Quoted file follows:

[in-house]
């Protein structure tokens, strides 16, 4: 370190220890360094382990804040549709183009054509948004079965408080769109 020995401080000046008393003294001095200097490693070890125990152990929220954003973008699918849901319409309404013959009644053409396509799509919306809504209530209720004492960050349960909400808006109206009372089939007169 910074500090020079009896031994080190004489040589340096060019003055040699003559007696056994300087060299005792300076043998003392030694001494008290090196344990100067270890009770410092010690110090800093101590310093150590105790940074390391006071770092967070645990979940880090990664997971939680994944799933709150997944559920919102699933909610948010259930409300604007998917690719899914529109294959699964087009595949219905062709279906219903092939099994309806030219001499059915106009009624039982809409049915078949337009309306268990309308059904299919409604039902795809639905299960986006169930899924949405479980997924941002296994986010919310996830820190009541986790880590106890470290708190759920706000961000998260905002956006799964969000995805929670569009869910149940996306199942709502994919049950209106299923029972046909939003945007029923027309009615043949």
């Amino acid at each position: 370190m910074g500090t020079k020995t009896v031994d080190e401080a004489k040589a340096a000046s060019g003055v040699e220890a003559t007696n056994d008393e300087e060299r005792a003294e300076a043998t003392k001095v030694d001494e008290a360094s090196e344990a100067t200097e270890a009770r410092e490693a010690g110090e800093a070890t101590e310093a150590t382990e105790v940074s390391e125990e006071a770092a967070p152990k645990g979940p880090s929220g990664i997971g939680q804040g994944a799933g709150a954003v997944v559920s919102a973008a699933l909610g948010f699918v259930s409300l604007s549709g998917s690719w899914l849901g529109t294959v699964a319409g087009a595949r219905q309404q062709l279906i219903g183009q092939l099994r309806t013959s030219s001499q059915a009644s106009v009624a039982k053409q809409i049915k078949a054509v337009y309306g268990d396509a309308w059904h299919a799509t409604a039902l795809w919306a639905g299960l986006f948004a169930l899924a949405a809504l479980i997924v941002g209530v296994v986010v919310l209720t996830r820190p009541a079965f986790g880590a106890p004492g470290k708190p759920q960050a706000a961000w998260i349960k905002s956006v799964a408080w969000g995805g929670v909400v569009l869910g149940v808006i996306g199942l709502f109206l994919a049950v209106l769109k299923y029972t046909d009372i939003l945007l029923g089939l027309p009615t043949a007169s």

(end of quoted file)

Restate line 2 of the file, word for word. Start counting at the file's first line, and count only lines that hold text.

């Protein structure tokens, strides 16, 4: 370190220890360094382990804040549709183009054509948004079965408080769109 020995401080000046008393003294001095200097490693070890125990152990929220954003973008699918849901319409309404013959009644053409396509799509919306809504209530209720004492960050349960909400808006109206009372089939007169 910074500090020079009896031994080190004489040589340096060019003055040699003559007696056994300087060299005792300076043998003392030694001494008290090196344990100067270890009770410092010690110090800093101590310093150590105790940074390391006071770092967070645990979940880090990664997971939680994944799933709150997944559920919102699933909610948010259930409300604007998917690719899914529109294959699964087009595949219905062709279906219903092939099994309806030219001499059915106009009624039982809409049915078949337009309306268990309308059904299919409604039902795809639905299960986006169930899924949405479980997924941002296994986010919310996830820190009541986790880590106890470290708190759920706000961000998260905002956006799964969000995805929670569009869910149940996306199942709502994919049950209106299923029972046909939003945007029923027309009615043949």